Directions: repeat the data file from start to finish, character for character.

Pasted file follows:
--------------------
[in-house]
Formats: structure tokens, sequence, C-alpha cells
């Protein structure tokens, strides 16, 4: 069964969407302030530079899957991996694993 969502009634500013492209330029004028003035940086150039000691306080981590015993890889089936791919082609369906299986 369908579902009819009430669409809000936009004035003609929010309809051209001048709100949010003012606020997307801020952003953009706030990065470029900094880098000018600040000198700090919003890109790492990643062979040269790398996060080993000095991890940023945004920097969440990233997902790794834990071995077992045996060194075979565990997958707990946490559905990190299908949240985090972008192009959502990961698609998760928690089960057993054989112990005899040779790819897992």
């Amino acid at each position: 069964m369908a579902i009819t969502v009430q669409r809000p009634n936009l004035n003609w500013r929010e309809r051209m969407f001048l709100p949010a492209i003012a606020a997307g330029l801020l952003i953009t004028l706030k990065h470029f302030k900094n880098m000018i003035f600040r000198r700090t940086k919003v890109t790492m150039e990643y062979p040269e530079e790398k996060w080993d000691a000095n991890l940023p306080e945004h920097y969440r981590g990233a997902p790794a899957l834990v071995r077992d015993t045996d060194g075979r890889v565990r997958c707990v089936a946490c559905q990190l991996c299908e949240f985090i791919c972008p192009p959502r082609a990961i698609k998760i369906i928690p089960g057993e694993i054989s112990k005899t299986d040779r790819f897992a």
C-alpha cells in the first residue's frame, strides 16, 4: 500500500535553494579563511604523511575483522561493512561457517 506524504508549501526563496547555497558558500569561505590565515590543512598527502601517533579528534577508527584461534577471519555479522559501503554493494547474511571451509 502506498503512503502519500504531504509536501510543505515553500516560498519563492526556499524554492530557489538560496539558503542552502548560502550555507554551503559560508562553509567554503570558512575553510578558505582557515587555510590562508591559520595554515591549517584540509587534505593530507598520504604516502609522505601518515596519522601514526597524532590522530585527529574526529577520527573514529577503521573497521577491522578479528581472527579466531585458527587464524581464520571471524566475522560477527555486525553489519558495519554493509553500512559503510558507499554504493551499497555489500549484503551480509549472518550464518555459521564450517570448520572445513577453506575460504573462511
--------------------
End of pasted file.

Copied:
[in-house]
Formats: structure tokens, sequence, C-alpha cells
């Protein structure tokens, strides 16, 4: 069964969407302030530079899957991996694993 969502009634500013492209330029004028003035940086150039000691306080981590015993890889089936791919082609369906299986 369908579902009819009430669409809000936009004035003609929010309809051209001048709100949010003012606020997307801020952003953009706030990065470029900094880098000018600040000198700090919003890109790492990643062979040269790398996060080993000095991890940023945004920097969440990233997902790794834990071995077992045996060194075979565990997958707990946490559905990190299908949240985090972008192009959502990961698609998760928690089960057993054989112990005899040779790819897992």
């Amino acid at each position: 069964m369908a579902i009819t969502v009430q669409r809000p009634n936009l004035n003609w500013r929010e309809r051209m969407f001048l709100p949010a492209i003012a606020a997307g330029l801020l952003i953009t004028l706030k990065h470029f302030k900094n880098m000018i003035f600040r000198r700090t940086k919003v890109t790492m150039e990643y062979p040269e530079e790398k996060w080993d000691a000095n991890l940023p306080e945004h920097y969440r981590g990233a997902p790794a899957l834990v071995r077992d015993t045996d060194g075979r890889v565990r997958c707990v089936a946490c559905q990190l991996c299908e949240f985090i791919c972008p192009p959502r082609a990961i698609k998760i369906i928690p089960g057993e694993i054989s112990k005899t299986d040779r790819f897992a």
C-alpha cells in the first residue's frame, strides 16, 4: 500500500535553494579563511604523511575483522561493512561457517 506524504508549501526563496547555497558558500569561505590565515590543512598527502601517533579528534577508527584461534577471519555479522559501503554493494547474511571451509 502506498503512503502519500504531504509536501510543505515553500516560498519563492526556499524554492530557489538560496539558503542552502548560502550555507554551503559560508562553509567554503570558512575553510578558505582557515587555510590562508591559520595554515591549517584540509587534505593530507598520504604516502609522505601518515596519522601514526597524532590522530585527529574526529577520527573514529577503521573497521577491522578479528581472527579466531585458527587464524581464520571471524566475522560477527555486525553489519558495519554493509553500512559503510558507499554504493551499497555489500549484503551480509549472518550464518555459521564450517570448520572445513577453506575460504573462511